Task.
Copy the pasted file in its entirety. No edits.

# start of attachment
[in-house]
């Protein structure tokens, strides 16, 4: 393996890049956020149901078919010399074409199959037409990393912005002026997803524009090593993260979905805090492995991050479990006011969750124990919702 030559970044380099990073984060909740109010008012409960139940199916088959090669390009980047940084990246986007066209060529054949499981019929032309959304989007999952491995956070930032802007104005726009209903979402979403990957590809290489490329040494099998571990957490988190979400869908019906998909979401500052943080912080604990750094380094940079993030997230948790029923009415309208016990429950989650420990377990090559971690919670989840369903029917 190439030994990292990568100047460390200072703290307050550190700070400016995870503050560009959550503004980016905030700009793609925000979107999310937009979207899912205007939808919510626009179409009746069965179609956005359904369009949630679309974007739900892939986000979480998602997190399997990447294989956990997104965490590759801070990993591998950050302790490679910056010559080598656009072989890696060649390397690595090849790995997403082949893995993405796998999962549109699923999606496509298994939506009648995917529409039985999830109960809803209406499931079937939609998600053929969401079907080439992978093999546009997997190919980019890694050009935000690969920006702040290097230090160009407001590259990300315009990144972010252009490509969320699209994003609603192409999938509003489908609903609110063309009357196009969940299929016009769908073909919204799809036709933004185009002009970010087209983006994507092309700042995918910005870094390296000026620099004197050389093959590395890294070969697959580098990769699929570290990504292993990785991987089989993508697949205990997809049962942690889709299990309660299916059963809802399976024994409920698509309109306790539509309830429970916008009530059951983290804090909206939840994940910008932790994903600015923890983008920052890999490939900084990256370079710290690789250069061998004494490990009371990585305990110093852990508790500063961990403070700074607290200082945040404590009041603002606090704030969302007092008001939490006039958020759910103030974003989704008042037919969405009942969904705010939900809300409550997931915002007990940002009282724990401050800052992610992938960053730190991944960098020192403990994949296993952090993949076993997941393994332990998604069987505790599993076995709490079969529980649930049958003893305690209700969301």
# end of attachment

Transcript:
[in-house]
């Protein structure tokens, strides 16, 4: 393996890049956020149901078919010399074409199959037409990393912005002026997803524009090593993260979905805090492995991050479990006011969750124990919702 030559970044380099990073984060909740109010008012409960139940199916088959090669390009980047940084990246986007066209060529054949499981019929032309959304989007999952491995956070930032802007104005726009209903979402979403990957590809290489490329040494099998571990957490988190979400869908019906998909979401500052943080912080604990750094380094940079993030997230948790029923009415309208016990429950989650420990377990090559971690919670989840369903029917 190439030994990292990568100047460390200072703290307050550190700070400016995870503050560009959550503004980016905030700009793609925000979107999310937009979207899912205007939808919510626009179409009746069965179609956005359904369009949630679309974007739900892939986000979480998602997190399997990447294989956990997104965490590759801070990993591998950050302790490679910056010559080598656009072989890696060649390397690595090849790995997403082949893995993405796998999962549109699923999606496509298994939506009648995917529409039985999830109960809803209406499931079937939609998600053929969401079907080439992978093999546009997997190919980019890694050009935000690969920006702040290097230090160009407001590259990300315009990144972010252009490509969320699209994003609603192409999938509003489908609903609110063309009357196009969940299929016009769908073909919204799809036709933004185009002009970010087209983006994507092309700042995918910005870094390296000026620099004197050389093959590395890294070969697959580098990769699929570290990504292993990785991987089989993508697949205990997809049962942690889709299990309660299916059963809802399976024994409920698509309109306790539509309830429970916008009530059951983290804090909206939840994940910008932790994903600015923890983008920052890999490939900084990256370079710290690789250069061998004494490990009371990585305990110093852990508790500063961990403070700074607290200082945040404590009041603002606090704030969302007092008001939490006039958020759910103030974003989704008042037919969405009942969904705010939900809300409550997931915002007990940002009282724990401050800052992610992938960053730190991944960098020192403990994949296993952090993949076993997941393994332990998604069987505790599993076995709490079969529980649930049958003893305690209700969301």